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Wednesday, March 29, 2017

MAT2501 Phase 1 Data Look Good, Shares Look Attractive

On March 27, 2017, Matinas Biopharma (MTNB) reported positive topline results from a Phase 1 single ascending dose study of MAT2501 in healthy volunteers. MAT2501 is the company's oral lipid-crystal formulation of amikacin. Amikacin is a powerful antibiotic with limited bacterial resistance. Unfortunately, the injectable formulation of the drug has poor tolerability and high incidence of series adverse events, including severe nephrotoxicity and ototoxicity. The U.S. FDA recommends strict monitoring of amikacin blood levels to avoid these risks.

Although multi-dose studies are still necessary, the results of Matinas' Phase 1 study suggest that oral doses of MAT2501 can safely be administered without raising the concentration of amikacin in the blood to levels known to cause series adverse events. Matinas is developing MAT2501 to treat different types of chronic and acute bacterial infections, including nontuberculous mycobacterium (NTM) infections and various multidrug-resistant Gram negative bacterial infections.

Phase 1 SAD Study Offers Clean Results

The Phase 1 study was designed to show that single ascending doses of MAT2501 do not spike amikacin blood concentration to the dangerously high levels seen with the injectable formulations in healthy volunteers. Results of the 36 subject study showed no serious adverse events. Adverse events were mostly mild in severity and gastrointestinal (GI) in nature, which was minimized by administering MAT2501 with food. Matinas will move quickly into a multiple ascending dose pk, safety, and tolerability study, with a goal to complete the entire Phase 1 program before the end of the year.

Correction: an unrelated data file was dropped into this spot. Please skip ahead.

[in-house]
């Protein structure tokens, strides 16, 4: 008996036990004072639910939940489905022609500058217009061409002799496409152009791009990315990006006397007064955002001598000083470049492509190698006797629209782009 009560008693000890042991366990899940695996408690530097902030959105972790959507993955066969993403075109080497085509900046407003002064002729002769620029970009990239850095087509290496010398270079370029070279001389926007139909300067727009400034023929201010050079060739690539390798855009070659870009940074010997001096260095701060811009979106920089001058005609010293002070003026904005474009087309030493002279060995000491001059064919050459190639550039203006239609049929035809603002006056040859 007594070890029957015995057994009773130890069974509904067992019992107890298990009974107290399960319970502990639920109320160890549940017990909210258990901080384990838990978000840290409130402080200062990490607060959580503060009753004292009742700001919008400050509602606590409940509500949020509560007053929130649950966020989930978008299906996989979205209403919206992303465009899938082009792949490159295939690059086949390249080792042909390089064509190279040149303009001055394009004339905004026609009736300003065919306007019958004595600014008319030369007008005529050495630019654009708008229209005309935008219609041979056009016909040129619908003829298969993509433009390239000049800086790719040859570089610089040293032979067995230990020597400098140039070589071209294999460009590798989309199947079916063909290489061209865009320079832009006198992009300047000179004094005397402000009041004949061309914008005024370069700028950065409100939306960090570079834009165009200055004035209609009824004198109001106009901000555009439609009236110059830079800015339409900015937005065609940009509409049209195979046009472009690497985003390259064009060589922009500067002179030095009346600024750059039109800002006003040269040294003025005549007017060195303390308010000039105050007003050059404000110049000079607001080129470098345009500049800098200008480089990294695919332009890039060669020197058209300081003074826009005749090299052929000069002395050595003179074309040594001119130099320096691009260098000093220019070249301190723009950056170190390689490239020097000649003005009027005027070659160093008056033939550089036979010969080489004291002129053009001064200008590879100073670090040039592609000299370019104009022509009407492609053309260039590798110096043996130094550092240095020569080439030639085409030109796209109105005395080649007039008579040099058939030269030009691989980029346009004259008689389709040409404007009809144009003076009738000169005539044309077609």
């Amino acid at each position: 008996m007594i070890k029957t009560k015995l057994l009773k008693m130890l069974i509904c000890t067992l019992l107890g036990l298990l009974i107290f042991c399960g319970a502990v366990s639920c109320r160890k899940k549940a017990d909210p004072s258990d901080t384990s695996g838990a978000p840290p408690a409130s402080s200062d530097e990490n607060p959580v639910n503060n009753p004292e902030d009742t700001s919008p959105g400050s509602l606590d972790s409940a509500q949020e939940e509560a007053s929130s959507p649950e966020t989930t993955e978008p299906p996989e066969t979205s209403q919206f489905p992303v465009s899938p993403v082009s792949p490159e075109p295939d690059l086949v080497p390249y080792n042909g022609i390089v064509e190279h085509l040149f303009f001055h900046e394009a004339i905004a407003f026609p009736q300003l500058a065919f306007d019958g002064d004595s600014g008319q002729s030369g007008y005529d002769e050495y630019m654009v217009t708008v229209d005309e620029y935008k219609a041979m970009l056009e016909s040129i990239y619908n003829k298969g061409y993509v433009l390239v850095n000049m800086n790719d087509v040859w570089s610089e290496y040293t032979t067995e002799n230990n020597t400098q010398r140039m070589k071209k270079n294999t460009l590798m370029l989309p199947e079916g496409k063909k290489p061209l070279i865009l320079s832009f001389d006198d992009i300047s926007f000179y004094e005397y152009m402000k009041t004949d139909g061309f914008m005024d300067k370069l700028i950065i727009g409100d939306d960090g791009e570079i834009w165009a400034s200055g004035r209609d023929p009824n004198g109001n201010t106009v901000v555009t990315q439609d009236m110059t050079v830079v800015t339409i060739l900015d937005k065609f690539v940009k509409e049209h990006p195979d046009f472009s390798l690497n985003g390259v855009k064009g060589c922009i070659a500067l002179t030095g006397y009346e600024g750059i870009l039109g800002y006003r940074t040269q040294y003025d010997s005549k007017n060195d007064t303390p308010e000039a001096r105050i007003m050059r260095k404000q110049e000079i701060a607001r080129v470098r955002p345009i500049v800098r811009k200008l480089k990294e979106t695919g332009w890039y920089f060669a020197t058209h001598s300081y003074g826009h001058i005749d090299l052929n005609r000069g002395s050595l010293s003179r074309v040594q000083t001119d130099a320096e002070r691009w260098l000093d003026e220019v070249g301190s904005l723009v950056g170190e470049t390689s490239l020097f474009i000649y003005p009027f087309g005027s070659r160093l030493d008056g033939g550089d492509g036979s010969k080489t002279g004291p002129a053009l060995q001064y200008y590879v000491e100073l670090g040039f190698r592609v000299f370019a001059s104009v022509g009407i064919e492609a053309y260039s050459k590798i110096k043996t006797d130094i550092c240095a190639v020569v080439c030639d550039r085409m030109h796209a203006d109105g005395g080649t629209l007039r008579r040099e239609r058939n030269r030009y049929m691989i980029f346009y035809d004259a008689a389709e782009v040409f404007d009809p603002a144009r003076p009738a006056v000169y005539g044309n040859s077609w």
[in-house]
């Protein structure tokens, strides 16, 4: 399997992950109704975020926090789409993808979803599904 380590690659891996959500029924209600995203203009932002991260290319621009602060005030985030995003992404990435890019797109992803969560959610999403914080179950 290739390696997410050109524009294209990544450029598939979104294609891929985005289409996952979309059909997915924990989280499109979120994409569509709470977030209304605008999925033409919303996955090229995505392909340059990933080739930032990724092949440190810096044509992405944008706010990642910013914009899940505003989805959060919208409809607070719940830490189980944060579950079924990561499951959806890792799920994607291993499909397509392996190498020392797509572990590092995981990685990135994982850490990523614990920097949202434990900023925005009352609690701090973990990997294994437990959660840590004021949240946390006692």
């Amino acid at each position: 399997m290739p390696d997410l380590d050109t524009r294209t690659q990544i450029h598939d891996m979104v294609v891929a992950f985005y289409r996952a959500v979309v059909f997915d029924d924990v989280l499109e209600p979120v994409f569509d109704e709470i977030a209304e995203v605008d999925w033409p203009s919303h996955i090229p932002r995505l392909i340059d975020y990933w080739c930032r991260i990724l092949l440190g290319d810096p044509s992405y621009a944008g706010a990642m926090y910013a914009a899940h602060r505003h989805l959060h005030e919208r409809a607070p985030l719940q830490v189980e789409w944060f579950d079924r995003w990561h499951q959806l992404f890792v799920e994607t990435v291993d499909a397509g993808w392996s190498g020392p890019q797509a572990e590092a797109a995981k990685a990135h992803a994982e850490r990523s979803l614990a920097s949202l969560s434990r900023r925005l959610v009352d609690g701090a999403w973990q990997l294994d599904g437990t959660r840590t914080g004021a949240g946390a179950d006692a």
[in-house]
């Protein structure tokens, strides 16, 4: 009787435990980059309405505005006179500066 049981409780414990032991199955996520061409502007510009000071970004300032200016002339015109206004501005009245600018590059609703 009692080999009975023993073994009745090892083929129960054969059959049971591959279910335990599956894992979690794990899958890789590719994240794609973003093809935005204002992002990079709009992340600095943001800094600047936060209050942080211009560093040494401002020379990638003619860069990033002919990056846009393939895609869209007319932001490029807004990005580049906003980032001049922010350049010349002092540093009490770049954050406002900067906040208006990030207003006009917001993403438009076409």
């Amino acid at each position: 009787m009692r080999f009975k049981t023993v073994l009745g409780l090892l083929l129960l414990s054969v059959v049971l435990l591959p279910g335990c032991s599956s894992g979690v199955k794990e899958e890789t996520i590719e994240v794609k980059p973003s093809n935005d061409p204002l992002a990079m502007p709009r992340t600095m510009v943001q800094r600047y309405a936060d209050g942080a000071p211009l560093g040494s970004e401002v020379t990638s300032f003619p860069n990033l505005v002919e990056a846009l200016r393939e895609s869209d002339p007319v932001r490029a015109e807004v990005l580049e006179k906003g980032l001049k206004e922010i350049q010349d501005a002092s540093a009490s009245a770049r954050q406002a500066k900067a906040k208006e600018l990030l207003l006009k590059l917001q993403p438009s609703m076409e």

Upon completion of the Phase 1 program, management will meet with the U.S. FDA and outline plans for Phase 2. Matinas would like to initiate a Phase 2 study in patients with refractory non-tuberculous mycobacterium (NTM) lung infections in 2018. NTM is an indication for which MAT2501 has been granted QIDP status and orphan drug designation by the U.S. FDA. The company also intends to explore the development of MAT2501 for the treatment of a variety of multi-drug resistant, bacterial infections, including Enterobacteria, Acinetobacter, Pseudomonas, Staphylococcus aureus, and other gram-negative infections.

The Trojan Horse Hypothesis 

The Phase 1 results suggest that the first part of the "Trojan Horse Hypothesis" for MAT2501 holds merit. If you are familiar with the myth, the Greek's used the Trojan Horse ruse to end the decade-old Trojan War. It goes as such: The Greeks constructed a large wooden horse and left it outside of the gates of Troy. The Greek army sailed away and the Trojans pulled the horse into the city thinking it was a victory offering to the god Poseidon. That night, a small force of Greeks crept out of the horse and opened the gates for the rest of the Greek army, which had been hiding just off shore. Once inside the gates of the city, the Greeks sacked Troy and ended the war (watch this clip from Troy, 2004).

Step one was sneaking into the city without raising an alarm. In this analogy, the giant wooden horse is Matinas' cochleate crystalline structure. The lipid-crystal nano-particle is the delivery vehicle. The amikacin is Sean Bean and Brad Pitt. Matinas showed with the results of the Phase 1 trial that it can deliver MAT2501 without spiking amikacin blood levels because the amikacin is protected inside the lipid-crystal structure.